|Image source: Engadget|
The FDA recently approved a bionic eye that will bring limited vision to people who suffer from a specific type of blindness.
The technology behind this bionic eye, known as artificial retina, will allow people who suffer from retinitis pigmentosa (a condition that causes night blindness, blurring, poor color separation, etc.), to see crosswalks, outlines of trees, cars, people; large numbers/letters among other things. It also helps them identify objects that have a contrast between light and dark - for example, black socks mixed with white ones.
This new device, named Argus II, uses electrodes implanted in the eye, a pair of glasses with a camera attached and a portable video processor that can be worn on the waist. The camera embedded in the glasses captures the scene. This video is processed by the video processor and sent to the implant in the eye, which emits small pulses of electricity that in turn simulate the retina's remaining cells, and conveys visual information to the brain.
As of now, 10,000 to 15,000 Americans will qualify for the Argus II (eligibility: must be over 25; have previously had useful vision. Also, the Argus II should provide a substantial improvement to their current blindness). The device would cost around $150,000 and that does not include the cost of surgery and training. Second Sight, the company that makes this device, is hopeful that soon insurance companies would start covering it.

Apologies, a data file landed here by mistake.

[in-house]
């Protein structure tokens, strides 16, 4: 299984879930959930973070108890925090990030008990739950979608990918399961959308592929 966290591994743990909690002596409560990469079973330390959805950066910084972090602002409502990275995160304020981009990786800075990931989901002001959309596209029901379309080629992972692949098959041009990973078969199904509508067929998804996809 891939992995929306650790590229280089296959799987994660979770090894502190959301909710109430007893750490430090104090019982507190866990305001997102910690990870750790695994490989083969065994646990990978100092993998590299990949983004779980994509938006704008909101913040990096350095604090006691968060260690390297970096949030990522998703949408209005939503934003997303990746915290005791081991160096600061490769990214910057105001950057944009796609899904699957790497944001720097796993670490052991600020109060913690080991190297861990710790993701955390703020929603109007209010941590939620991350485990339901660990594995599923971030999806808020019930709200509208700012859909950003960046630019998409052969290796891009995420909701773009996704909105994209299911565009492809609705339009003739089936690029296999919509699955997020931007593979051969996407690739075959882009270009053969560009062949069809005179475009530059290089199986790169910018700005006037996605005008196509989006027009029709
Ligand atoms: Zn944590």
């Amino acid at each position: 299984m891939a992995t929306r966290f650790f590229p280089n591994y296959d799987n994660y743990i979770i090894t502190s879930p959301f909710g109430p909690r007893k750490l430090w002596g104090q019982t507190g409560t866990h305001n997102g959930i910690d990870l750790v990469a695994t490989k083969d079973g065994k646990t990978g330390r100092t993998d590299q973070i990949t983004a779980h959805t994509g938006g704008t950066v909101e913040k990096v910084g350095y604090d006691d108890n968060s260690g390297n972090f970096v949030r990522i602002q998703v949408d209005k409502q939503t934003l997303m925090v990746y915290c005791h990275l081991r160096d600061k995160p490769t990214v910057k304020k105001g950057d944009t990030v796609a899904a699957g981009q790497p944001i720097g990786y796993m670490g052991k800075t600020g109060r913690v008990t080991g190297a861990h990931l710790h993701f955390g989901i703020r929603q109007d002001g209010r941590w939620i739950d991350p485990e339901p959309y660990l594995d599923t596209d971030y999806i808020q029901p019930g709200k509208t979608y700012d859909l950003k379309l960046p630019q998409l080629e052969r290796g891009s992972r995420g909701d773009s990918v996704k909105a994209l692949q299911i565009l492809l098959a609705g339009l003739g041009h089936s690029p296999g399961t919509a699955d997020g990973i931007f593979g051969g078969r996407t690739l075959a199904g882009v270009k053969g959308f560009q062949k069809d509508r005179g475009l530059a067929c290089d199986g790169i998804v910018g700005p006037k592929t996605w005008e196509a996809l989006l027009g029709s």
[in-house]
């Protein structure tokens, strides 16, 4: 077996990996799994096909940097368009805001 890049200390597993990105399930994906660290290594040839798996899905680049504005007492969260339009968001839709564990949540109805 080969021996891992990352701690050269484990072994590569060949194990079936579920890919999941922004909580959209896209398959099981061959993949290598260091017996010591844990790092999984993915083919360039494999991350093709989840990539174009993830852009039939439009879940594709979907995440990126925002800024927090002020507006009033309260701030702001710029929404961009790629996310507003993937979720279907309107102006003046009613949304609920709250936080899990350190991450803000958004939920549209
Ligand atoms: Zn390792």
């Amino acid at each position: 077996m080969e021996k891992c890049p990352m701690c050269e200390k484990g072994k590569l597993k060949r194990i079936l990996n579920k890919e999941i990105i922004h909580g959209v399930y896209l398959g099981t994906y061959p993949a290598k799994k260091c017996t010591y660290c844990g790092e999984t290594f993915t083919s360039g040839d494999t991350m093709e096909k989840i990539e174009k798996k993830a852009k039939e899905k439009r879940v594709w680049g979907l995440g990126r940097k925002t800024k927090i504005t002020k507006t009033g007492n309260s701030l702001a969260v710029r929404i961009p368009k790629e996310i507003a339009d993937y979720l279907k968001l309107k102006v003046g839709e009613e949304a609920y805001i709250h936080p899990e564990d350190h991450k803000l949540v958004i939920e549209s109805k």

As mentioned above, this device is currently being made available only to people suffering from retinitis pigmentosa, but it is being looked at as a promising step for treatment for people who have macular degeneration. Eventually, Second Sight plans to use this technology to solve blindness caused by all causes.
Please read the article at the source link to learn more about this technological marvel that has opened many avenues in the assistive technology area. Don't forget to watch the video at the top of that source article too!
What do you think of this invention? A blessing for sure, but does it have limitations? Does it require a lot of work still? What are your thoughts? Please share in the comments section!
Source: NY Times (thank you, Tom Walton!)